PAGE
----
Moving on to the trial process, when new drugs are tested on people, AI can play a radical role in identifying health hazards. Trials are generally broken down into 4 phases, with each phase marked by drug administration to a larger trial population. With AI, we can not only fast-track phases 1 and 2 by predicting what smaller test groups of patients might experience, but apply it to subsequent phases, in which the technology can streamline patient scoring, virtual screening, and randomization, offering predictive insights into how the drug will be absorbed and metabolized, along with any indicators of toxicity.
From a patient perspective, this means cheaper drugs. Remember that medications are so expensive not because they cost a lot to make, but because of the costs that go into these preclinical and clinical trials.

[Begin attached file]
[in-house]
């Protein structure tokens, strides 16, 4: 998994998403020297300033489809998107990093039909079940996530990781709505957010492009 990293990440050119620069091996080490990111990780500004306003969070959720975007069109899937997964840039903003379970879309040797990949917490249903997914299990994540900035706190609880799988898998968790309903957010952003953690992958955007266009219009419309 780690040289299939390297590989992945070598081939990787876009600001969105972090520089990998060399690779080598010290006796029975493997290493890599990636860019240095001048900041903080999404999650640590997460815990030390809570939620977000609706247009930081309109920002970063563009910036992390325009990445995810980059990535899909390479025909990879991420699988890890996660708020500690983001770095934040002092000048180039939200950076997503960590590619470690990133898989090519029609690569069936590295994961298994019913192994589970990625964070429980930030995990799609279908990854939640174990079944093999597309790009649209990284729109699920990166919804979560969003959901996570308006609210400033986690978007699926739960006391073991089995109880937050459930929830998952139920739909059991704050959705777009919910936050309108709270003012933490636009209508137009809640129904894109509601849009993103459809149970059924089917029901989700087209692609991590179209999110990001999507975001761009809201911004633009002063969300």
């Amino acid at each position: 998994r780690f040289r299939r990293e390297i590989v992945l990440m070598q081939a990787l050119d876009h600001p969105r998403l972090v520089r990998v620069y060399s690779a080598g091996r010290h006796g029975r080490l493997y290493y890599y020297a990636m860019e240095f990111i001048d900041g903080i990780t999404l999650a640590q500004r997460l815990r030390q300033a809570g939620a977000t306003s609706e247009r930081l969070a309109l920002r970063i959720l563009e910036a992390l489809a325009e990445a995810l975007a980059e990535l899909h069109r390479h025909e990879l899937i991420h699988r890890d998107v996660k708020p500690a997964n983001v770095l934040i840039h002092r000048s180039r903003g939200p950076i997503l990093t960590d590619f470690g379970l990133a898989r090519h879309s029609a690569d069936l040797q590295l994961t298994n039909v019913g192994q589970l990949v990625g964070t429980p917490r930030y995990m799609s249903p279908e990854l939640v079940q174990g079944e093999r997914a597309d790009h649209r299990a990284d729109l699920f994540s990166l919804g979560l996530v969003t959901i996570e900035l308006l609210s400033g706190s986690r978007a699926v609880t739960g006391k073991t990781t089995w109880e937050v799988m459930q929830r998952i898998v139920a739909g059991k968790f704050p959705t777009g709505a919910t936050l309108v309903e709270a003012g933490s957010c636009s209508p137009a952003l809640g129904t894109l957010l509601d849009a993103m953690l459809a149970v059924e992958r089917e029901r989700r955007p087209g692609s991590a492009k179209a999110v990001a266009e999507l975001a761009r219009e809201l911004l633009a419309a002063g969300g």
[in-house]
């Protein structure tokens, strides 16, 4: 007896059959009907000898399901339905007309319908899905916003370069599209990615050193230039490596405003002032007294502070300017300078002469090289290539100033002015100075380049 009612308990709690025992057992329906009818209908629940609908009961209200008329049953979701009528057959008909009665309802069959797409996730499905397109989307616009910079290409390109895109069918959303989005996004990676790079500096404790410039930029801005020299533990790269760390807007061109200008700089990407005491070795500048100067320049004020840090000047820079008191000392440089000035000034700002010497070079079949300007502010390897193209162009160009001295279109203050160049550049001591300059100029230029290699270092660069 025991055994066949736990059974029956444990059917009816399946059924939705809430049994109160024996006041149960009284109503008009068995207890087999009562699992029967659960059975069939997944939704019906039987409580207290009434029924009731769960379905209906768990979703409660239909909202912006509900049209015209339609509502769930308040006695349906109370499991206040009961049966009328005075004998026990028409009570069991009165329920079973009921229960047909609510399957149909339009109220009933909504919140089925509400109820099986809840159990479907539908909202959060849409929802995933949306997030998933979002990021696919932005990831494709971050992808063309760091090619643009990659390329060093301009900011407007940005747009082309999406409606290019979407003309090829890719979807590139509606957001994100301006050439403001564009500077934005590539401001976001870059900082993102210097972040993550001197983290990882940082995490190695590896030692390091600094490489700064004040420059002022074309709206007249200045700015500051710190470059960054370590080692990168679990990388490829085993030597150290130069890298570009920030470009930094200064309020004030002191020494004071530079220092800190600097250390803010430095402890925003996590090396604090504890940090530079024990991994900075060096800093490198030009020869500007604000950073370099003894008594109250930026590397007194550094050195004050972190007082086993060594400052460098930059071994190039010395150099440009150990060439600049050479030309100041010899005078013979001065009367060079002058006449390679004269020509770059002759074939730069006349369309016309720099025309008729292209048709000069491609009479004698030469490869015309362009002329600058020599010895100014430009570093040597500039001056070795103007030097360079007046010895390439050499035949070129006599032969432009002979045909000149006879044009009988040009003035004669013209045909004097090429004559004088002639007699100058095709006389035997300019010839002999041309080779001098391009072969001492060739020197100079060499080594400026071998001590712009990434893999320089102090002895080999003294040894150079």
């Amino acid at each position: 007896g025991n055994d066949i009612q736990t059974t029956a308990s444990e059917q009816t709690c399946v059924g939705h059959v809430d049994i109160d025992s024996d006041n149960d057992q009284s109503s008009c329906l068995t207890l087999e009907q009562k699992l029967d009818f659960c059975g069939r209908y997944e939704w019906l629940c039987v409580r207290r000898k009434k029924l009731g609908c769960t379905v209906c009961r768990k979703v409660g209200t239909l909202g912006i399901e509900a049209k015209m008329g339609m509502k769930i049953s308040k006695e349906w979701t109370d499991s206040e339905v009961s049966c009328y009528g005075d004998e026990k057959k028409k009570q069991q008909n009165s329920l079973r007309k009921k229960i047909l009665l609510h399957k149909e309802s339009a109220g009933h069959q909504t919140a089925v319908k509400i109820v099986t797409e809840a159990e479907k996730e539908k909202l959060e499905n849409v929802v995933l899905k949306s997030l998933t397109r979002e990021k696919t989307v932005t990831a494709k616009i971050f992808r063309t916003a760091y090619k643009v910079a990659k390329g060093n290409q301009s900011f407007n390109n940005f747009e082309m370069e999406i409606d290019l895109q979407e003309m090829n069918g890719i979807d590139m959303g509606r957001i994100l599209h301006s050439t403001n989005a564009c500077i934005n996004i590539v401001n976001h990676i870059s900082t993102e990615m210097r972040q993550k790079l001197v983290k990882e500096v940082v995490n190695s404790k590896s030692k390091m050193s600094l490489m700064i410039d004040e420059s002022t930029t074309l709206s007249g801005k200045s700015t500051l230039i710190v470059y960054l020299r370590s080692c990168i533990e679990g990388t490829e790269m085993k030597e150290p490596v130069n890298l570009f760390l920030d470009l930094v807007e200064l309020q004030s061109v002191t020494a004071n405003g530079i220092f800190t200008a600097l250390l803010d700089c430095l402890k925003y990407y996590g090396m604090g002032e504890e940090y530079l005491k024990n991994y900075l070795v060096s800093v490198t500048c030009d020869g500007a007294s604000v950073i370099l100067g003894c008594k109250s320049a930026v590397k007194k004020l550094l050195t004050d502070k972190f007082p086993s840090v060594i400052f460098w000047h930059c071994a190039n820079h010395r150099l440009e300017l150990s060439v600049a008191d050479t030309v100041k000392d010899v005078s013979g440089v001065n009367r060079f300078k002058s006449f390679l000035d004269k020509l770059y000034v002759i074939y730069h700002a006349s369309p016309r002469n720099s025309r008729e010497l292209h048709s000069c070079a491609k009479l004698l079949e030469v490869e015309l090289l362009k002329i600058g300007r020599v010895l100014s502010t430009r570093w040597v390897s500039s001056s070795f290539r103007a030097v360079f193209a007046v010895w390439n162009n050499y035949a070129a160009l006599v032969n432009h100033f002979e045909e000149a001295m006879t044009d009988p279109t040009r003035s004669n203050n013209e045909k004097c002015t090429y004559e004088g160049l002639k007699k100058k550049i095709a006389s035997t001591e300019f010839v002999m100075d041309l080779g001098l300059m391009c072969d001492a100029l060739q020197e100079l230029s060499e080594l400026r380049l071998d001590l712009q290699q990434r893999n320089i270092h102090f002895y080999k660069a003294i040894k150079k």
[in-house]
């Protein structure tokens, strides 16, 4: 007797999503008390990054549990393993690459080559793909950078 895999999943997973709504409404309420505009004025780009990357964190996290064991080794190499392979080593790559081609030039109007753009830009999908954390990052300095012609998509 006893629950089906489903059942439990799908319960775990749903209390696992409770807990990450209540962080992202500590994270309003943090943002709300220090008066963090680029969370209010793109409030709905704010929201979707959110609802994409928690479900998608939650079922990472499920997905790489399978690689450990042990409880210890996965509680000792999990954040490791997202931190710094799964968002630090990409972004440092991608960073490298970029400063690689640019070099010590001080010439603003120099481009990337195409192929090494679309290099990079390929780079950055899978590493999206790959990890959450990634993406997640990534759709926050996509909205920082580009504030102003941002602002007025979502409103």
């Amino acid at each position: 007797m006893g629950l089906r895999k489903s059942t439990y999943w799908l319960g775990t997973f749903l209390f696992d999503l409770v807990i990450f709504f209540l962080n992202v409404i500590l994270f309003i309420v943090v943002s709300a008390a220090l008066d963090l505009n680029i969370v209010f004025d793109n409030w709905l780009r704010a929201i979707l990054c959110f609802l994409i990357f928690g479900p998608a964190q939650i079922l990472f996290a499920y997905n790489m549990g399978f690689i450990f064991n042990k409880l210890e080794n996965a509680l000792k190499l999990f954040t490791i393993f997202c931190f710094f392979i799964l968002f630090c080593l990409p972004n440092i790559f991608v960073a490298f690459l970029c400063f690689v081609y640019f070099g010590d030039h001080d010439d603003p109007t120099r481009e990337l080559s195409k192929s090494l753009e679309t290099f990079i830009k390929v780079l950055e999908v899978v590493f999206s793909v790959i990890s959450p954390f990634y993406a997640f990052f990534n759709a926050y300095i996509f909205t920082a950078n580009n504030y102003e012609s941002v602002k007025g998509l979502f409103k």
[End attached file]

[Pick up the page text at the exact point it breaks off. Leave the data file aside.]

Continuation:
The promise of AI in this branch of pharmaceuticals is enormous and is why, in 2023, we’re likely to see more partnerships between software companies with strength in AI competency and organizations in the health care space specializing in clinical administration, documentation of clinical trials, and hospital documentation.
Improved patient outcomes in clinical and retail pharmacy settings
In many ways the COVID-19 pandemic has fast-tracked utilization of AI in the health care space. At the retail pharmacy level, for example, we’ve seen a surge in robotics-assisted fulfillment as well as a rise in the popularity of standalone pharmacy kiosks for contactless dispensation.
Although regulations still mandate a human pharmacist be available for consultations with patients before they depart with their medications, these advancements in inventory management and workflow are having a big impact on patient care. AI models can predict pharmacy foot traffic and peak service times, and even analyze patient histories to single out who picks up their prescriptions on time.